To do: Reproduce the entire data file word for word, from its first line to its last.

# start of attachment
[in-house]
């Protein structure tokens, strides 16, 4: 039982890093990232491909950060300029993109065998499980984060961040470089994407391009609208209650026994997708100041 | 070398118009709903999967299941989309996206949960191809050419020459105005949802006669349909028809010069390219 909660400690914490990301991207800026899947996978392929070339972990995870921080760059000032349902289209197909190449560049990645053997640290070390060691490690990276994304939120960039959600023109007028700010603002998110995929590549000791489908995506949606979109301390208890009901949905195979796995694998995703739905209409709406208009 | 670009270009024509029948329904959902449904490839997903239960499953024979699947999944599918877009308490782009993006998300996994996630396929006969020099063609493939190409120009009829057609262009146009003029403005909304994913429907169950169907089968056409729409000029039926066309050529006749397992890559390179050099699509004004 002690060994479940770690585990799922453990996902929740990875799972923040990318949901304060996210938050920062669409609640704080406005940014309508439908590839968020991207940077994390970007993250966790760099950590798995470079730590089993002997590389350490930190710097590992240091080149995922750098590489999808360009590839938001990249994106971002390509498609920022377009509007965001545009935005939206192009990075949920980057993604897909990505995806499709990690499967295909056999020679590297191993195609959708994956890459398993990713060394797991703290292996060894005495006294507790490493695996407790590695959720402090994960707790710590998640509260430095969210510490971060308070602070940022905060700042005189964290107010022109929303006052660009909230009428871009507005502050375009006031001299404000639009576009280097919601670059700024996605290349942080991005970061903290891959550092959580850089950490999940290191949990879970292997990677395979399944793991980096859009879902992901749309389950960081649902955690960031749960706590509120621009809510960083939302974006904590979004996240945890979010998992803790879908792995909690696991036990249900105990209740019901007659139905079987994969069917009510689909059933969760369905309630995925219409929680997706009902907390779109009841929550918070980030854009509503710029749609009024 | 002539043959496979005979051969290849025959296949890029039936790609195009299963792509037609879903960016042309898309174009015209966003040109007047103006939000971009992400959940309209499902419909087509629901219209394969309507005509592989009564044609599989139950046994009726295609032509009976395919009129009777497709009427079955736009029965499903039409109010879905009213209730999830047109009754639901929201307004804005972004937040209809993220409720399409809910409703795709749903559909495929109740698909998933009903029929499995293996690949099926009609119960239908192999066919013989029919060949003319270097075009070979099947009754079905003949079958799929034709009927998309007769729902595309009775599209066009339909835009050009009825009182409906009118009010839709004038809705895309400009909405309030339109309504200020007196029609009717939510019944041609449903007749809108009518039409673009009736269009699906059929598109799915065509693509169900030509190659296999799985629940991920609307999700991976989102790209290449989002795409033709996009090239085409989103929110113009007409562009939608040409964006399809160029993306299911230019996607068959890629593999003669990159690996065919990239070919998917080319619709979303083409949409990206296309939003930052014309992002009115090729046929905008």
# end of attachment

[in-house]
């Protein structure tokens, strides 16, 4: 039982890093990232491909950060300029993109065998499980984060961040470089994407391009609208209650026994997708100041 | 070398118009709903999967299941989309996206949960191809050419020459105005949802006669349909028809010069390219 909660400690914490990301991207800026899947996978392929070339972990995870921080760059000032349902289209197909190449560049990645053997640290070390060691490690990276994304939120960039959600023109007028700010603002998110995929590549000791489908995506949606979109301390208890009901949905195979796995694998995703739905209409709406208009 | 670009270009024509029948329904959902449904490839997903239960499953024979699947999944599918877009308490782009993006998300996994996630396929006969020099063609493939190409120009009829057609262009146009003029403005909304994913429907169950169907089968056409729409000029039926066309050529006749397992890559390179050099699509004004 002690060994479940770690585990799922453990996902929740990875799972923040990318949901304060996210938050920062669409609640704080406005940014309508439908590839968020991207940077994390970007993250966790760099950590798995470079730590089993002997590389350490930190710097590992240091080149995922750098590489999808360009590839938001990249994106971002390509498609920022377009509007965001545009935005939206192009990075949920980057993604897909990505995806499709990690499967295909056999020679590297191993195609959708994956890459398993990713060394797991703290292996060894005495006294507790490493695996407790590695959720402090994960707790710590998640509260430095969210510490971060308070602070940022905060700042005189964290107010022109929303006052660009909230009428871009507005502050375009006031001299404000639009576009280097919601670059700024996605290349942080991005970061903290891959550092959580850089950490999940290191949990879970292997990677395979399944793991980096859009879902992901749309389950960081649902955690960031749960706590509120621009809510960083939302974006904590979004996240945890979010998992803790879908792995909690696991036990249900105990209740019901007659139905079987994969069917009510689909059933969760369905309630995925219409929680997706009902907390779109009841929550918070980030854009509503710029749609009024 | 002539043959496979005979051969290849025959296949890029039936790609195009299963792509037609879903960016042309898309174009015209966003040109007047103006939000971009992400959940309209499902419909087509629901219209394969309507005509592989009564044609599989139950046994009726295609032509009976395919009129009777497709009427079955736009029965499903039409109010879905009213209730999830047109009754639901929201307004804005972004937040209809993220409720399409809910409703795709749903559909495929109740698909998933009903029929499995293996690949099926009609119960239908192999066919013989029919060949003319270097075009070979099947009754079905003949079958799929034709009927998309007769729902595309009775599209066009339909835009050009009825009182409906009118009010839709004038809705895309400009909405309030339109309504200020007196029609009717939510019944041609449903007749809108009518039409673009009736269009699906059929598109799915065509693509169900030509190659296999799985629940991920609307999700991976989102790209290449989002795409033709996009090239085409989103929110113009007409562009939608040409964006399809160029993306299911230019996607068959890629593999003669990159690996065919990239070919998917080319619709979303083409949409990206296309939003930052014309992002009115090729046929905008």